Following Jabberwocky's relative failure, Gilliam regrouped with his fellow Pythonites, co-creating The Life of Brian, the tale of a man with the misfortune of being confused with Jesus Christ. He left the directing duties to Terry Jones, focusing on animation, screenwriting, and acting. Gilliam returned to directing with Time Bandits (1979), a surreal journey through history led by a small boy and several dwarves. Bearing many similarities to Jabberwocky, Time Bandits relied less on repetition and moved the audience more briskly from one scene to the next. It did well at the box office and put Gilliam in the ranks of directors to watch.
After co-directing with Terry Jones the third and final Python film, Monty Python's the Meaning of Life (1983), Gilliam made what many people consider his masterpiece, the dystopian satire Brazil (1985). Instead of journeying back to the Middle Ages, Gilliam boldly predicted a retro-1930s future of anonymous office drones commanded by an all-powerful computer. Blindingly imaginative, the film starred Jonathan Pryce as Sam Lowery, who attempts to escape the stifling bureaucratic system by fantasizing about being a superhero, and later by actually battling the powers-that-be in his own cowardly fashion. Consistently blurring the line between fantasy and reality and uncompromising in its surreal eccentricity, Gilliam's masterwork has been called Orwellian, Kafkaesque, and Luddite. A failure at the box office, Brazil has made up for that disappointment with its cult status. In addition to critical praise and a Los Angeles Film Critics award for Best Film, Gilliam received an Oscar nomination for Best Original Screenplay.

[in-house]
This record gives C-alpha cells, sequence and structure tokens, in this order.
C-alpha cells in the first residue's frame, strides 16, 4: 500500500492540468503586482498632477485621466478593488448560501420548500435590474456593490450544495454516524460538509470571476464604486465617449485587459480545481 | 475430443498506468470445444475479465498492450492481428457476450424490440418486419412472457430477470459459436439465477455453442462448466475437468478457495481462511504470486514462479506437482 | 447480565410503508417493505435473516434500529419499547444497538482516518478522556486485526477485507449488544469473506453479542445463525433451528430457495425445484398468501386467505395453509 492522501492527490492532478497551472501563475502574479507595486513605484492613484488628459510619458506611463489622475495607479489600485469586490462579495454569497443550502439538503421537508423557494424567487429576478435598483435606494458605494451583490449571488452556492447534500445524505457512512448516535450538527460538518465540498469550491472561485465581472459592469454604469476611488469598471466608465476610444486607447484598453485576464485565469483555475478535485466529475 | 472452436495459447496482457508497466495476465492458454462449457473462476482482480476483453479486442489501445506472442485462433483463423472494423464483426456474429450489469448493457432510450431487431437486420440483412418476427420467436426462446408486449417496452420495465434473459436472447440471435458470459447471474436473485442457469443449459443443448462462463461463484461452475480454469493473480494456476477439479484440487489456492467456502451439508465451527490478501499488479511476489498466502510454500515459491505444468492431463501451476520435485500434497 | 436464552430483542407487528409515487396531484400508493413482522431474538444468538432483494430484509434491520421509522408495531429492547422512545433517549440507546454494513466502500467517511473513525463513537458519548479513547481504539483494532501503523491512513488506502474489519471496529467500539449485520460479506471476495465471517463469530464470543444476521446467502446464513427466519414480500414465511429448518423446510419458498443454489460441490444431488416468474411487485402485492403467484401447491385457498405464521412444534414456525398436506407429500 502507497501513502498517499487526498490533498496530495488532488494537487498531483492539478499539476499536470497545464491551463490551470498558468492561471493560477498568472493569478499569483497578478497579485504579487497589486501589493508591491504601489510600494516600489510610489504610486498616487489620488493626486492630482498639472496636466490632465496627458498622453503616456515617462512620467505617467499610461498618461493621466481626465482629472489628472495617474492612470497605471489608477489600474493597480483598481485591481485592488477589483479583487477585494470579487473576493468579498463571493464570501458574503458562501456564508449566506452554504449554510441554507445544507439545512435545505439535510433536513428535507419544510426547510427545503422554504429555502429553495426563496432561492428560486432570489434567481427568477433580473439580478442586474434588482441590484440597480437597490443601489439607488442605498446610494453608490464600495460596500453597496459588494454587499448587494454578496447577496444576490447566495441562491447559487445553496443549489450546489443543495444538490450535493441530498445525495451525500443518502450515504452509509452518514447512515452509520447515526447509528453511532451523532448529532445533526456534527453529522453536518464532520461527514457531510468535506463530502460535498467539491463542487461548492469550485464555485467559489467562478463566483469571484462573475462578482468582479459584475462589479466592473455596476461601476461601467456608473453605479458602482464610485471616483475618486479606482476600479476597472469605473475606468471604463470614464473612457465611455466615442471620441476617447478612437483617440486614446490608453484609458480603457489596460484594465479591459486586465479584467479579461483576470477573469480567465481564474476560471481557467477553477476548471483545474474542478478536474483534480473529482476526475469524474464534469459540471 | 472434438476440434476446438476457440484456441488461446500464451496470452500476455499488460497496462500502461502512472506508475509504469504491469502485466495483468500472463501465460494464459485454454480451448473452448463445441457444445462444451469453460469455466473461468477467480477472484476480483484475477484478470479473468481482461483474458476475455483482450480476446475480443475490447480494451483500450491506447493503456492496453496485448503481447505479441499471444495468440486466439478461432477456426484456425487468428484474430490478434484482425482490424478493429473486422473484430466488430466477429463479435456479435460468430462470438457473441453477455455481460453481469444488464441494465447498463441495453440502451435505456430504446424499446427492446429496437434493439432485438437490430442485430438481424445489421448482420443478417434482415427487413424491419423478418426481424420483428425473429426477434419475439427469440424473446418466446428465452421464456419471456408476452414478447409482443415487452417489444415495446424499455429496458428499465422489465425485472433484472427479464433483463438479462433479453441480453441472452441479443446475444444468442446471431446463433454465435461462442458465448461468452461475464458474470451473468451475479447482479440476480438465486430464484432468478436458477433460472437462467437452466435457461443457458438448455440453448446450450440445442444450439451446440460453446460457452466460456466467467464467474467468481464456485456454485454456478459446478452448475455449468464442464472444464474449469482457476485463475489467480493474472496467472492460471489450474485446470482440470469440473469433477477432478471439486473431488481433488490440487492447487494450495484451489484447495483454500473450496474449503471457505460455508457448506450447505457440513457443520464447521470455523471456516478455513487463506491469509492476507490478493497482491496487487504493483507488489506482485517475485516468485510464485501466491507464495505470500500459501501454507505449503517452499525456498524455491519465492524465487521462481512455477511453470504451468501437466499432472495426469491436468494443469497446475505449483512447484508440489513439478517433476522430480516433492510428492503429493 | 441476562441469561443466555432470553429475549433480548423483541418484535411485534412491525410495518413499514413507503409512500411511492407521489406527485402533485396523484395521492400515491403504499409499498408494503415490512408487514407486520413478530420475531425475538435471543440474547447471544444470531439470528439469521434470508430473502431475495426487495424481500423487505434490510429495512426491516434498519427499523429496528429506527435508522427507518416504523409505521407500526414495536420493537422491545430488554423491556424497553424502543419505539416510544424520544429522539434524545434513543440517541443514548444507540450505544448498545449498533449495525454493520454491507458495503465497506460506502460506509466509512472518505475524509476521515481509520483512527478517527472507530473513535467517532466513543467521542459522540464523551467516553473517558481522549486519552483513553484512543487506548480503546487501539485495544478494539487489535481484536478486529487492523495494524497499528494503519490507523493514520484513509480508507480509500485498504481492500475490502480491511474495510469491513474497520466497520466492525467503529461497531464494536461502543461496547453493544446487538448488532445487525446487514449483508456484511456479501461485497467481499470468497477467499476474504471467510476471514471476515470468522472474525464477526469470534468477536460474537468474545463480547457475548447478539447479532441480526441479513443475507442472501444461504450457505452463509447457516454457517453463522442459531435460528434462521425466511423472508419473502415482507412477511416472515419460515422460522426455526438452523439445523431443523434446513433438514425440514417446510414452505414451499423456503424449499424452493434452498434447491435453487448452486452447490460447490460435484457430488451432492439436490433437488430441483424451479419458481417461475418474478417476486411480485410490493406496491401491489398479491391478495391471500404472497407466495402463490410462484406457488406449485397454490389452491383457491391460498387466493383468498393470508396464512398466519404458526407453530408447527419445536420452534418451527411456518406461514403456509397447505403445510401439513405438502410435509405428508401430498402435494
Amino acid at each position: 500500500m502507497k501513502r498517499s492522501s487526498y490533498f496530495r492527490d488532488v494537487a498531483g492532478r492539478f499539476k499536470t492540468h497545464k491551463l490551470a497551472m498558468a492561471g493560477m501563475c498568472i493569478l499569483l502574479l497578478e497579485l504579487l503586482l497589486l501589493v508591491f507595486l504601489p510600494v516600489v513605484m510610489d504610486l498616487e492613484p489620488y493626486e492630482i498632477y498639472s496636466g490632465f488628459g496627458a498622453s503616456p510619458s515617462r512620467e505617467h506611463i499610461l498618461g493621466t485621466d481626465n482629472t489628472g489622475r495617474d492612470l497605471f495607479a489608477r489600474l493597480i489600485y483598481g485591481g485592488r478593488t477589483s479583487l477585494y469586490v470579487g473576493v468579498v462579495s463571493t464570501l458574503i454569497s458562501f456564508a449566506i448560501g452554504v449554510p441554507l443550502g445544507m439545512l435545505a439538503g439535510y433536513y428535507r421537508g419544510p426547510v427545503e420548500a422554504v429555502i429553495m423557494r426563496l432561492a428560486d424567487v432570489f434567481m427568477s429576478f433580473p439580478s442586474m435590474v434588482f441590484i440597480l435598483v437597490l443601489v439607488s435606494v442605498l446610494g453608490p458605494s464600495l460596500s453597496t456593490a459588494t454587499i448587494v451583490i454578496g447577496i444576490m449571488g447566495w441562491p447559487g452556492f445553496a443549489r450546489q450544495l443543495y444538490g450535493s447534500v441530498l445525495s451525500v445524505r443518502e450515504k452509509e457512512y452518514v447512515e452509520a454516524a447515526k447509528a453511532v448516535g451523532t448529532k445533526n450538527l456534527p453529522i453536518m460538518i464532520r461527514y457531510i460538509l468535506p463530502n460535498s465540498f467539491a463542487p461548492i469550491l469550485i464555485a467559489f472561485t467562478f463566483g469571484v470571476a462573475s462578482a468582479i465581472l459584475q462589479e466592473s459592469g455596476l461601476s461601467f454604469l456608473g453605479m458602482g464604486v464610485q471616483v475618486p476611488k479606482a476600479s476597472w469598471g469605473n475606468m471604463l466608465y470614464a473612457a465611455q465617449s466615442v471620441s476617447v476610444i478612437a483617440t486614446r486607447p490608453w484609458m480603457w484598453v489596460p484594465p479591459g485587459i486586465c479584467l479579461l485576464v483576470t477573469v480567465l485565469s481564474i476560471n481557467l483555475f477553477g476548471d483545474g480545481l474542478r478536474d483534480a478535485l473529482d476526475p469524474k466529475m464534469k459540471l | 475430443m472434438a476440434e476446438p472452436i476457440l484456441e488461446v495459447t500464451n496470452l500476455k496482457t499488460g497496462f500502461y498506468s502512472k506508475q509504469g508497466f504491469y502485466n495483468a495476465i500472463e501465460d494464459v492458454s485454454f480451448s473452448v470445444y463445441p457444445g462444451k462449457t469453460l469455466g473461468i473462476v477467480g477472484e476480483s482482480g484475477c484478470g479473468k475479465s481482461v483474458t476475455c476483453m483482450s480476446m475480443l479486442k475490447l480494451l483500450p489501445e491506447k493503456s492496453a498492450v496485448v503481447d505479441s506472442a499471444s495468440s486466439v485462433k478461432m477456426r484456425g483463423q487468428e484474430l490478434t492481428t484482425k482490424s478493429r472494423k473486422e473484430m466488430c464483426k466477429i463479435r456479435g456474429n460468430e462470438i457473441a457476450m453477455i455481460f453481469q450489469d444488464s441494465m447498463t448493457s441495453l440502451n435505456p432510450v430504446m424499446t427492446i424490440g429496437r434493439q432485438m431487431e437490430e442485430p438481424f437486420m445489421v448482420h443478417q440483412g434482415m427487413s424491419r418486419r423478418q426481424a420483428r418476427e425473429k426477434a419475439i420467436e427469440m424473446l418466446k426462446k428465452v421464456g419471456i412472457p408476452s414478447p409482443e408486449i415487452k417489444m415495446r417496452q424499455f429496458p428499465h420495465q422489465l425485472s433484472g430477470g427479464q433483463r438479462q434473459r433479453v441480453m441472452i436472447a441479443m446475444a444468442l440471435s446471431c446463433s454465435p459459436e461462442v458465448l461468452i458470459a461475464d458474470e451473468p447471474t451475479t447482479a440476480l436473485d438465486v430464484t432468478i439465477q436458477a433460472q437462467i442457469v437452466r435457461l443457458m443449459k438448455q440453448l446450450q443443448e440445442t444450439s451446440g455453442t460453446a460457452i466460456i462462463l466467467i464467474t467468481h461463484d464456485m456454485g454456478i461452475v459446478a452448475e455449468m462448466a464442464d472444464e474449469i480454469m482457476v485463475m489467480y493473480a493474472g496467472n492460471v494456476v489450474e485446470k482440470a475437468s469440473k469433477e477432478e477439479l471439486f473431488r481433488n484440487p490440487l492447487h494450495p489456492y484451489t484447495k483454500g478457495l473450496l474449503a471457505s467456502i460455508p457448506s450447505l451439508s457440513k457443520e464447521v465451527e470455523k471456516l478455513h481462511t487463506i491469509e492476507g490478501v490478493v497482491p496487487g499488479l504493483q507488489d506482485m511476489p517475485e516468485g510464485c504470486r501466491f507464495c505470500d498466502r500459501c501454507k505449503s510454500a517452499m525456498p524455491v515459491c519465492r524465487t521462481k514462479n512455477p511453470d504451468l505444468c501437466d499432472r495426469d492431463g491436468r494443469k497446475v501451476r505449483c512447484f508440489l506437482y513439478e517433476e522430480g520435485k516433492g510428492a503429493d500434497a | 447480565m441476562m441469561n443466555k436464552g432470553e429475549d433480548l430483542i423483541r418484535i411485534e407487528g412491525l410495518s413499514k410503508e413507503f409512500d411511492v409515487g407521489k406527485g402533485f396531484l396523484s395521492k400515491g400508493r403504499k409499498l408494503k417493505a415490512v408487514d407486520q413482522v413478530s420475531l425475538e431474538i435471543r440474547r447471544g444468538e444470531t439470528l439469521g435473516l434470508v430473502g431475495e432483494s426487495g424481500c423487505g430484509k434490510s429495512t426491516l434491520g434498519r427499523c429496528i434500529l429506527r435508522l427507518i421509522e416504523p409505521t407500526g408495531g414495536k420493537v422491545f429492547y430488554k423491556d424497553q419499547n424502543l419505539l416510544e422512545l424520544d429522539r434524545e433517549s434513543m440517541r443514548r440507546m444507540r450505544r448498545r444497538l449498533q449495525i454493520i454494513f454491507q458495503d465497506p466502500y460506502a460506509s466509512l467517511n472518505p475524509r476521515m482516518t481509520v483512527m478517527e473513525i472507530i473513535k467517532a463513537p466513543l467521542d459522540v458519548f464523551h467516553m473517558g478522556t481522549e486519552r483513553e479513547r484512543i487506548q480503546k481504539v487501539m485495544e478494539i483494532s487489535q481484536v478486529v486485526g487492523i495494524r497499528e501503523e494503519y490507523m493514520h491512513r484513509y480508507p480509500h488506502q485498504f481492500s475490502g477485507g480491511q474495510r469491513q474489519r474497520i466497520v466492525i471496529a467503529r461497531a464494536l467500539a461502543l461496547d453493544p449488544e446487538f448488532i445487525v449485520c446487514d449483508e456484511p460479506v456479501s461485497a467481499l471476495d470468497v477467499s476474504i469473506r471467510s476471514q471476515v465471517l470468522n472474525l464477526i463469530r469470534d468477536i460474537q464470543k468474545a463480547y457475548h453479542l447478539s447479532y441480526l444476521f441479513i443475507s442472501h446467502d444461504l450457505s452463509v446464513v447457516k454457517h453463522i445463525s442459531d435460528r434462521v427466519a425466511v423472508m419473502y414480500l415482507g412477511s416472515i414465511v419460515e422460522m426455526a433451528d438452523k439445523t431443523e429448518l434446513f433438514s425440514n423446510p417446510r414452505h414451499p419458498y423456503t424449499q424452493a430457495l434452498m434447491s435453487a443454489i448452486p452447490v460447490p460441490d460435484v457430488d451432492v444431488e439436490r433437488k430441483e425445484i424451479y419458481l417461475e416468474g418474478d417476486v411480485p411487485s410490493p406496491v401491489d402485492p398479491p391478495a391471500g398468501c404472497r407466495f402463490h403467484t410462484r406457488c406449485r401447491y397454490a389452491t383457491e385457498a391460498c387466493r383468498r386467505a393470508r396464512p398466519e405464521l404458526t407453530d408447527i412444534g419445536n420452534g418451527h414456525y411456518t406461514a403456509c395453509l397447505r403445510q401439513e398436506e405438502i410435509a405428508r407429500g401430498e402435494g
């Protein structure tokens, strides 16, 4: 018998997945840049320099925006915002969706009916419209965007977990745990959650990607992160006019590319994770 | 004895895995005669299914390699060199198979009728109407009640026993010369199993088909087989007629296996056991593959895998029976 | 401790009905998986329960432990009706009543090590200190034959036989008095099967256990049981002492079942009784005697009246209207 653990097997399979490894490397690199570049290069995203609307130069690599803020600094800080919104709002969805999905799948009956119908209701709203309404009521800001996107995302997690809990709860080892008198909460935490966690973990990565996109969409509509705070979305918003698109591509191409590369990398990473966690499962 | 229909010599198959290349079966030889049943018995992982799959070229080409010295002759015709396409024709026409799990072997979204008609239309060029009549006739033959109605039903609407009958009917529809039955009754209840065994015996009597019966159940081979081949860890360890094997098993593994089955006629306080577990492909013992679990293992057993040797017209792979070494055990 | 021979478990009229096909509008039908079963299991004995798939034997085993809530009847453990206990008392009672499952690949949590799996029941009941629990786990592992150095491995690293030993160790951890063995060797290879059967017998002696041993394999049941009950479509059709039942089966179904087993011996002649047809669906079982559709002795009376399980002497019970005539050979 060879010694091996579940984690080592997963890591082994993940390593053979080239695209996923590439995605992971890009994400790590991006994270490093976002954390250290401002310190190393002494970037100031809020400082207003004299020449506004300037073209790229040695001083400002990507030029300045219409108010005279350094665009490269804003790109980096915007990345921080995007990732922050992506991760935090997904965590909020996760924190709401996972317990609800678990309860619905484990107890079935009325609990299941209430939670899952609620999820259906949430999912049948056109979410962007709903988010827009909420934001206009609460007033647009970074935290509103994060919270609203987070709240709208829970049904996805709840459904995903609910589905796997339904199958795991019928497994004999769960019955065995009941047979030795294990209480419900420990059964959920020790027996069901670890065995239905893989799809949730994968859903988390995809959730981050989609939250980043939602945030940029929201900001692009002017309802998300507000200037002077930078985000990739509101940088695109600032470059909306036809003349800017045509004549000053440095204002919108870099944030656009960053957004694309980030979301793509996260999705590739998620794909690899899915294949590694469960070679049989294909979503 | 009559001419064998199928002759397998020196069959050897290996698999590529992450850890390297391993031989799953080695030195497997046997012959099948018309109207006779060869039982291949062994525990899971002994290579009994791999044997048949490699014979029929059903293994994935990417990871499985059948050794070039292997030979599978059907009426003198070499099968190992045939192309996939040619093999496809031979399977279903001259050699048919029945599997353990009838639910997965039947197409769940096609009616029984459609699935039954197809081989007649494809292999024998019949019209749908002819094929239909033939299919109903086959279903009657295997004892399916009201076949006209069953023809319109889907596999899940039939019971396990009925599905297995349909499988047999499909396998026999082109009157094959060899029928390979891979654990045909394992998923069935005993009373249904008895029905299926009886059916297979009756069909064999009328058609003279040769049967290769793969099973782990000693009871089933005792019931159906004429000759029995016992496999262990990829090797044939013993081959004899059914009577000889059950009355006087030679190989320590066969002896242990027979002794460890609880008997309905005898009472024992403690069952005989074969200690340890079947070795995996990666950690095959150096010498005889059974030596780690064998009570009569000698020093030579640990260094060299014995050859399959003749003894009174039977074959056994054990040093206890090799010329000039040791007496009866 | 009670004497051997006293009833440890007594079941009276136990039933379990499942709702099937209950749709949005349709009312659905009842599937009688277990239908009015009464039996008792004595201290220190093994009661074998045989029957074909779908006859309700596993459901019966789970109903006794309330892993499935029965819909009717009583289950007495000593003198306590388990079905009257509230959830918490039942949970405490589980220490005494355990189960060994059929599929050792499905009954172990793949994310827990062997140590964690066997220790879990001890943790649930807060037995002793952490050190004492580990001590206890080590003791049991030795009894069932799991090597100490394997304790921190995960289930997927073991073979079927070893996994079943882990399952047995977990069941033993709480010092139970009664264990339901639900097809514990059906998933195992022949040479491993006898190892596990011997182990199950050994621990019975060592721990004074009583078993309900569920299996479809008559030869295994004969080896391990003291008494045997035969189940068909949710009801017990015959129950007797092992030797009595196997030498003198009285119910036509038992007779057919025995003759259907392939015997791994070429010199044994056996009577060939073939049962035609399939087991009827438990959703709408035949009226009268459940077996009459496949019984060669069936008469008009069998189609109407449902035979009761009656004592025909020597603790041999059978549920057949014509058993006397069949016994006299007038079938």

It was four years before Gilliam stepped behind the camera again, for The Adventures of Baron Munchausen (1989). Returning to historical fantasy, Gilliam tells the unlikely tales of the title character as though they really happened. The Baron explores the inside of a volcano, takes a hot air balloon to the moon, gets swallowed by a whale, and quells a war that he himself started. Munchausen's stories were less well known to most Americans than to audiences in Britain, where the film won British Academy Awards for Best Production Design, Best Makeup, and Best Costume Design.